White House Is Hesitant on Proposed Tax Penalty: Stimulus Update
(Bloomberg) -- The White House has declined to take a position on new proposals to impose a penalty on big U.S. companies as a way to push through a minimum-wage increase. The initiative put forward by two Senate committee chairs threatens to complicate passage of President Joe Biden’s $1.9 trillion pandemic-relief bill.
Senate Majority Leader Chuck Schumer is weighing adding a provision to the relief bill that would put a penalty tax on big companies that don’t pay workers at least $15 an hour, a Democratic aide said on condition of anonymity.
Proposals emerged after a ruling by the Senate parliamentarian that Democrats’ minimum-wage proposal, as previously drafted, fell afoul of rules for the legislative process congressional leaders are using for the bill. Requirements dictate measures be primarily fiscal in nature.
The House is scheduled to take up the stimulus bill on the floor of the chamber Friday -- including a phased-in minimum wage increase to $15 an hour -- with passage expected late in the evening or potentially Saturday.
Action then shifts to the Senate, where changes to the legislation are certain, given the minimum-wage debate and a separate requirement to trim some spending after the Congressional Budget Office said the House legislation costs more than the limit set by the House and Senate earlier this month.
White House Not Ready to Embrace Proposed Tax Penalty (2 p.m.)
White House Press Secretary Jen Psaki said Friday that the administration didn’t yet have a position on proposals from two Senate committee chairs to impose a tax penalty on big companies as a means of enacting a minimum-wage hike.
Senate Budget Committee Chair Bernie Sanders and Finance Committee Chair Ron Wyden issued separate initiatives late Thursday and early Friday (see items below for more.)
“We have not yet even reviewed, as of the time we took off, their proposal,” Psaki told reporters en route with Biden to Texas midday Friday. “We are committed to finding the best path forward to increase the minimum wage, and that will require a number of conversations with leaders in Congress and members who are committed to this issue moving forward.” -- Nancy Cook and Jordan Fabian
Schumer Weighs Adding Tax on Big Companies to Enable Wage Hike (10:49 a.m.)
Senate Majority Leader Chuck Schumer is weighing adding a penalty tax on big companies in order to smooth the way for including a minimum-wage hike in the $1.9 trillion Covid-19 relief plan now before Congress.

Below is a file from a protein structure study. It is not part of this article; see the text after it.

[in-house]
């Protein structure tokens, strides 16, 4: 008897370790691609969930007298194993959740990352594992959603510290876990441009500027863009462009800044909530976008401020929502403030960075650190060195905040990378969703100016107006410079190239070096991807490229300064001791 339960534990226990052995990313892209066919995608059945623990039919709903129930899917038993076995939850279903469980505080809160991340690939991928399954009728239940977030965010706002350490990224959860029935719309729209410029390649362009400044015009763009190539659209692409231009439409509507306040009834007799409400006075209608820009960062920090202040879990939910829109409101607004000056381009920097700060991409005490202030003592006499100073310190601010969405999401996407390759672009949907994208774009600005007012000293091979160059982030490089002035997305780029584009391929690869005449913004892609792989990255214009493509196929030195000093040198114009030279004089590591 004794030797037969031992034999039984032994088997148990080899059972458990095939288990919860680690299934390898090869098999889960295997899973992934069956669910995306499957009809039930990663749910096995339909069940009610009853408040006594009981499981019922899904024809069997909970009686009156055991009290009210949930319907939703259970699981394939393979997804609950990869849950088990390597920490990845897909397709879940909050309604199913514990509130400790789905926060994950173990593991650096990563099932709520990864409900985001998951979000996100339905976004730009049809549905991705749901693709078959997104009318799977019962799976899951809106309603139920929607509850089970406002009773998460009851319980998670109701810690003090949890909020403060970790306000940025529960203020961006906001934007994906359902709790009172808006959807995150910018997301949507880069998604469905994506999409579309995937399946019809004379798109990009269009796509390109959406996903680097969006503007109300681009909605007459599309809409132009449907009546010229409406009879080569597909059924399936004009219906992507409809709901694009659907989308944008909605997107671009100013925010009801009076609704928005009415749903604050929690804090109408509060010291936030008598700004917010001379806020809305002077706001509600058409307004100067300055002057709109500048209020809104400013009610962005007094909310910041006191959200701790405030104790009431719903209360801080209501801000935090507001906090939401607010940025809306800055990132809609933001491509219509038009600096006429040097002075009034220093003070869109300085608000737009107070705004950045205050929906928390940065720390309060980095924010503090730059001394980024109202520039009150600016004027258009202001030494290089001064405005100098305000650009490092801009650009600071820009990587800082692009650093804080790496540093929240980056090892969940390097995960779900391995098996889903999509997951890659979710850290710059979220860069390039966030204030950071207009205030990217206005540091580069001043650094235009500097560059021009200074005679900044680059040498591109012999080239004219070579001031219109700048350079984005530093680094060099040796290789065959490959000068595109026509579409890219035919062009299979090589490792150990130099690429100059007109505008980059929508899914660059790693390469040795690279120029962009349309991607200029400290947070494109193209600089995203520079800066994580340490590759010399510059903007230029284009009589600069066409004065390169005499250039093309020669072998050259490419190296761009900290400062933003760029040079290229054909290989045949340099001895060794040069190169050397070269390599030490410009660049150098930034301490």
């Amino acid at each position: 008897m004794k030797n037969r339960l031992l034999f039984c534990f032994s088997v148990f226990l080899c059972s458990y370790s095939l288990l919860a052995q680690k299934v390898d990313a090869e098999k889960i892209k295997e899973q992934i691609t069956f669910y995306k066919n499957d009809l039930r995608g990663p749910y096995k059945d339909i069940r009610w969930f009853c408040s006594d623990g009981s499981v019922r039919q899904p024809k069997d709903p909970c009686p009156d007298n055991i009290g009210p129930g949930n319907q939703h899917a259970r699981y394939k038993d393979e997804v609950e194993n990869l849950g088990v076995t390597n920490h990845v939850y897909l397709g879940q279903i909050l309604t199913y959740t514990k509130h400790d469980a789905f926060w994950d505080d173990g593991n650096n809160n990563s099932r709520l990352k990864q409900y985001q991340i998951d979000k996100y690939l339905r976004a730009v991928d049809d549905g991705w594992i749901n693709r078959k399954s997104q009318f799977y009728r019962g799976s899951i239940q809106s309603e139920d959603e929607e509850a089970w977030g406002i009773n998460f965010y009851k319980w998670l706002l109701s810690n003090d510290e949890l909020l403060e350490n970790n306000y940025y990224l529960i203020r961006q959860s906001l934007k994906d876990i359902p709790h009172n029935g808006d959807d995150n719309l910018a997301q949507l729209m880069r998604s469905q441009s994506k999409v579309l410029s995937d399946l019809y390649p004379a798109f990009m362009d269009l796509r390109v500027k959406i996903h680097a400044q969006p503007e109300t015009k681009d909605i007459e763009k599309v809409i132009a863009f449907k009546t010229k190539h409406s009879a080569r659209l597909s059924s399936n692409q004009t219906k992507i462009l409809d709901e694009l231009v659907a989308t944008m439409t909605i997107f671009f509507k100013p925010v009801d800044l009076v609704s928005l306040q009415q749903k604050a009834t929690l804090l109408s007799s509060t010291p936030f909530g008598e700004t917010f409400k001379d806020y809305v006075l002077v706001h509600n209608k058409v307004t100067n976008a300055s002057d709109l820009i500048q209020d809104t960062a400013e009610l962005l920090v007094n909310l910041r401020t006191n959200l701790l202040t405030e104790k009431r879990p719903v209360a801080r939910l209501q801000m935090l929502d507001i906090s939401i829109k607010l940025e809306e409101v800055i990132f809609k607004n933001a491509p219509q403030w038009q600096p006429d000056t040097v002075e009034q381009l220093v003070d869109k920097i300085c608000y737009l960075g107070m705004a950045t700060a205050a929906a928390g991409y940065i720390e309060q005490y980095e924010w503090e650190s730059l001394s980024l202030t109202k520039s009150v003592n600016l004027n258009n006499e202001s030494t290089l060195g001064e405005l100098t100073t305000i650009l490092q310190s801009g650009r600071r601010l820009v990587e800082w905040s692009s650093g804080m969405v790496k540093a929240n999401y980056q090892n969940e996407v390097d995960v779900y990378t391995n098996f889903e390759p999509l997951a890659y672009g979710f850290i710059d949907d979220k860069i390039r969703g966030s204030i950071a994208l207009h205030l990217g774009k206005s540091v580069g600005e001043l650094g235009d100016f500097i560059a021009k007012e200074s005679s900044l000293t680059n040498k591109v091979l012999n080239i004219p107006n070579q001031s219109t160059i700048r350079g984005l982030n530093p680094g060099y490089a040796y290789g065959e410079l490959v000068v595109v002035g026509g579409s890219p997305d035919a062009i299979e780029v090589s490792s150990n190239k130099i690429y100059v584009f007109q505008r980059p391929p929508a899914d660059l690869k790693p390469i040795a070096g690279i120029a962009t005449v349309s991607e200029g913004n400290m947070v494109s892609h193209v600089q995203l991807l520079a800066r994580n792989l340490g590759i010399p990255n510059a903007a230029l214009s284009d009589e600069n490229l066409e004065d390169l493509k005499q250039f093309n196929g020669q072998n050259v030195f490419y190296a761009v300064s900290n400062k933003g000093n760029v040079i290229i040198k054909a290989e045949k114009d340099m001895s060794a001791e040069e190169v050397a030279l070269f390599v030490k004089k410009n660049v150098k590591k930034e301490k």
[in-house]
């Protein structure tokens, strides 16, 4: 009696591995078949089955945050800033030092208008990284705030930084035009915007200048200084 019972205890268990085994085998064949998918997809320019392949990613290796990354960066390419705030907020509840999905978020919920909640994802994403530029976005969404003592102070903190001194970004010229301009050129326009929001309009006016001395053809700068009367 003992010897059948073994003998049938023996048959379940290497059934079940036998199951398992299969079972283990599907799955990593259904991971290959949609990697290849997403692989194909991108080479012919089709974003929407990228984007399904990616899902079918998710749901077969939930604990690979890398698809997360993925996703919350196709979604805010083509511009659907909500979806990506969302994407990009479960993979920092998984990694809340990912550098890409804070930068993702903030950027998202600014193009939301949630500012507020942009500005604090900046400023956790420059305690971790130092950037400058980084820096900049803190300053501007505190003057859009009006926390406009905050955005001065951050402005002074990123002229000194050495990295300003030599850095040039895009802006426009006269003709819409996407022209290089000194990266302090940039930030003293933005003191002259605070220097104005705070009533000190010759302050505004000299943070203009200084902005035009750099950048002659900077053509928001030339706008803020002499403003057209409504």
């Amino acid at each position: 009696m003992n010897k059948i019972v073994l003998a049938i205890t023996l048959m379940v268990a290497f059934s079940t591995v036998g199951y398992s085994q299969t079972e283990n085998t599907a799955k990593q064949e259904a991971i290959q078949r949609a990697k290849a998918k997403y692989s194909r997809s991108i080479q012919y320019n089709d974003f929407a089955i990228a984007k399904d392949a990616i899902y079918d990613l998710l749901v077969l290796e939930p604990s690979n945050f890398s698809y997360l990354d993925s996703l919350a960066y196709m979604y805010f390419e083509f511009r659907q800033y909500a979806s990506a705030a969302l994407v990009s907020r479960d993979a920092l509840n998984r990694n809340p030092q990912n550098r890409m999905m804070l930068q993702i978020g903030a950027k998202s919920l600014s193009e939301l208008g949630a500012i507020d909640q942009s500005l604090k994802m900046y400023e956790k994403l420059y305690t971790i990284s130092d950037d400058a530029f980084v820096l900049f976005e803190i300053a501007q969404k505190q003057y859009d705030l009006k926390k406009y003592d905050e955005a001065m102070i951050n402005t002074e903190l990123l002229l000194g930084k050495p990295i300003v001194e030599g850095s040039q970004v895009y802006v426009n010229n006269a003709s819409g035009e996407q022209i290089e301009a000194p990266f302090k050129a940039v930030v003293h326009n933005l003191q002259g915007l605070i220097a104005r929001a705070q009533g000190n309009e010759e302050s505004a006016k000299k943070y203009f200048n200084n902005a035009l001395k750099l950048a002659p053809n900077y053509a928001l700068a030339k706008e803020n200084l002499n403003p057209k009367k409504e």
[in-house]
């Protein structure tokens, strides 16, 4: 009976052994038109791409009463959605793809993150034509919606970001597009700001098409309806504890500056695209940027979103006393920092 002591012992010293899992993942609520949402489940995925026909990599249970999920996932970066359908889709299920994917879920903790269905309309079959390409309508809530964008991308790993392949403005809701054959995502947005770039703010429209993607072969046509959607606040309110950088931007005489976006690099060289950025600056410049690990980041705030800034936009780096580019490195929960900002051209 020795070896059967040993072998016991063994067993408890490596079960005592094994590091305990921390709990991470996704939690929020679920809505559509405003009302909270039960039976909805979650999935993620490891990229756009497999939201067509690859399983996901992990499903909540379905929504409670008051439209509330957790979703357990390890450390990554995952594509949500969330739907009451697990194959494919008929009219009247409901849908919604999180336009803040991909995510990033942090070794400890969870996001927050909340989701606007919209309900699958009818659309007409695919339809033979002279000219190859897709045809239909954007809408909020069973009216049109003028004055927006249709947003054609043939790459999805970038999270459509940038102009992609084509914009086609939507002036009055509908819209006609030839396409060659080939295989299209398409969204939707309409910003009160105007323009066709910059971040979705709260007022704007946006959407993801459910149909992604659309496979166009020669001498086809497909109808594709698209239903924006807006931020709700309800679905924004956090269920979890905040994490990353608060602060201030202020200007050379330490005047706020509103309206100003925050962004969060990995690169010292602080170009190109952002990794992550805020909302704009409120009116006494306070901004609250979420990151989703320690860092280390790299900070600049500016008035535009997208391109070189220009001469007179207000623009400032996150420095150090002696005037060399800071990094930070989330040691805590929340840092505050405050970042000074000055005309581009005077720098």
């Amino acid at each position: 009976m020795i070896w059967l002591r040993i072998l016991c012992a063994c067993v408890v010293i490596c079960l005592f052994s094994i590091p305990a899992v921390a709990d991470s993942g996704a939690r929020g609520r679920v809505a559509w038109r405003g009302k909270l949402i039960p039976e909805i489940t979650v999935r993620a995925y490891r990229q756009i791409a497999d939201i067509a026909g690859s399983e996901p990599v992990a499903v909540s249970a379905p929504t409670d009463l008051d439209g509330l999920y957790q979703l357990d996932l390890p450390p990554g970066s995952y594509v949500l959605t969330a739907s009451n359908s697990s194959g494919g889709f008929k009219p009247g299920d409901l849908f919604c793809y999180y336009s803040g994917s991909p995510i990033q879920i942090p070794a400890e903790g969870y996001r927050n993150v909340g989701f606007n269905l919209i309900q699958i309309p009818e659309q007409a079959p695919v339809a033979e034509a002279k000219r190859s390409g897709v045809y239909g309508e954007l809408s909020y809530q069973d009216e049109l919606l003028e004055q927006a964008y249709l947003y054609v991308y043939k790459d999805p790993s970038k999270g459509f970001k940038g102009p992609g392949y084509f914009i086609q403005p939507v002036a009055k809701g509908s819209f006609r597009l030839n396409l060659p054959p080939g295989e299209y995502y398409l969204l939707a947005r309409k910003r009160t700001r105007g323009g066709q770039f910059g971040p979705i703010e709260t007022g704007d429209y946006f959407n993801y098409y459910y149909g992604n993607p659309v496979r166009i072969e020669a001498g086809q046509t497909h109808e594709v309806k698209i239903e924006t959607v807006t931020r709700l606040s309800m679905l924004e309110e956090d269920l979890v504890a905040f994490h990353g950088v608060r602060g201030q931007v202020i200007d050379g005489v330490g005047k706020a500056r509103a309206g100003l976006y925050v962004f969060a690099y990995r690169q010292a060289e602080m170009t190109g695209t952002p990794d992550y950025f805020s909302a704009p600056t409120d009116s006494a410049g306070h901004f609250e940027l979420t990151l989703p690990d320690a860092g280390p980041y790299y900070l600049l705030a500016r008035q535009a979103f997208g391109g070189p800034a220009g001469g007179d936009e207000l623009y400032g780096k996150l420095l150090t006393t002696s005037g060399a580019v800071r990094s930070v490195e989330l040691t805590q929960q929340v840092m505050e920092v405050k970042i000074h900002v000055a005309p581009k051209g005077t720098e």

Schumer is looking at adding a provision that would penalize large corporations that don’t pay workers at least $15 an hour, according to a Democratic aide who spoke on condition of anonymity.
Democrats have sought to include a phased-in increase in the federal minimum wage from $7.25 to $15 an hour in the pandemic-assistance legislation. -- Erik Wasson
Senate Finance Chair Floats 5% Tax on Big Firms’ Payroll Costs (10:11 a.m.)
Senate Finance Committee Chair Ron Wyden on Friday proposed a tax on big companies’ payroll costs that would start at 5% as punishment if any of their workers “earn less than a certain amount.”
Wyden, along with Senate Budget Committee Chair Bernie Sanders, both floated corporate-tax measures to be attached to the Covid-19 relief bill as a means of reviving the minimum-wage hike Democrats want to include in the bill. That’s after the Senate parliamentarian, Elizabeth MacDonough, ruled Thursday that the wage increase as proposed didn’t qualify for the fast-track legislative procedure Democrats are using for the aid bill.
“While conversations are continuing, I believe this ‘plan B’ provides us a path to move forward and get this done through the reconciliation process,” Wyden said of his tax-hike idea.
The proposal hits big companies with a “penalty” on their total payroll that starts at 5% and increases over time if any workers earn less than an amount that Wyden didn’t specify in his statement Friday. There would also be “safeguards to prevent companies from trying to outsource labor to avoid paying living wages.”
Wyden didn’t specify the size of companies affected. He said he would provide a benefit to “the smallest of small businesses,” with an income-tax credit equal to 25% of wages, up to $10,000 a year per employer, to those that pay their workers higher wages.
Business groups including the Chamber of Commerce and International Franchise Association criticized moves to boost taxes as part of the aid bill. -- Erik Wasson
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